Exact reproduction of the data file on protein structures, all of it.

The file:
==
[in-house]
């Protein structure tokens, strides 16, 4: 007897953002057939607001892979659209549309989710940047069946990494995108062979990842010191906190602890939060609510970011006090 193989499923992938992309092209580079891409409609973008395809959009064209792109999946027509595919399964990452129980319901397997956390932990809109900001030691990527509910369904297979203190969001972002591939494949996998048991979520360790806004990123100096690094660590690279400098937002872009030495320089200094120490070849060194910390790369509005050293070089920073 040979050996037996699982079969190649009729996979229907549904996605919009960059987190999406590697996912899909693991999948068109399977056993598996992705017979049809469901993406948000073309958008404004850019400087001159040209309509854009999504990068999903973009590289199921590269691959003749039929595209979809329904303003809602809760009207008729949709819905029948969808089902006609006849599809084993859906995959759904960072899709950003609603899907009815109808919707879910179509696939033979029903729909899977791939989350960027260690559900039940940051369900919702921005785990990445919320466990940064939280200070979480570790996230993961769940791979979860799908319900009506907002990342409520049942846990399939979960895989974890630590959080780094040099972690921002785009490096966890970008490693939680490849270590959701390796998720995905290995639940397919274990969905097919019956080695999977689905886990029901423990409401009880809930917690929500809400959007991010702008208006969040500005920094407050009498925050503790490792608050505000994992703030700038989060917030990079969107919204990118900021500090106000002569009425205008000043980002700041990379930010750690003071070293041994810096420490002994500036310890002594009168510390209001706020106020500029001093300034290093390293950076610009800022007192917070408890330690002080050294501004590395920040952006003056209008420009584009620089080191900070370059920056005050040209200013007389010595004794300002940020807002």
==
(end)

[in-house]
């Protein structure tokens, strides 16, 4: 007897953002057939607001892979659209549309989710940047069946990494995108062979990842010191906190602890939060609510970011006090 193989499923992938992309092209580079891409409609973008395809959009064209792109999946027509595919399964990452129980319901397997956390932990809109900001030691990527509910369904297979203190969001972002591939494949996998048991979520360790806004990123100096690094660590690279400098937002872009030495320089200094120490070849060194910390790369509005050293070089920073 040979050996037996699982079969190649009729996979229907549904996605919009960059987190999406590697996912899909693991999948068109399977056993598996992705017979049809469901993406948000073309958008404004850019400087001159040209309509854009999504990068999903973009590289199921590269691959003749039929595209979809329904303003809602809760009207008729949709819905029948969808089902006609006849599809084993859906995959759904960072899709950003609603899907009815109808919707879910179509696939033979029903729909899977791939989350960027260690559900039940940051369900919702921005785990990445919320466990940064939280200070979480570790996230993961769940791979979860799908319900009506907002990342409520049942846990399939979960895989974890630590959080780094040099972690921002785009490096966890970008490693939680490849270590959701390796998720995905290995639940397919274990969905097919019956080695999977689905886990029901423990409401009880809930917690929500809400959007991010702008208006969040500005920094407050009498925050503790490792608050505000994992703030700038989060917030990079969107919204990118900021500090106000002569009425205008000043980002700041990379930010750690003071070293041994810096420490002994500036310890002594009168510390209001706020106020500029001093300034290093390293950076610009800022007192917070408890330690002080050294501004590395920040952006003056209008420009584009620089080191900070370059920056005050040209200013007389010595004794300002940020807002």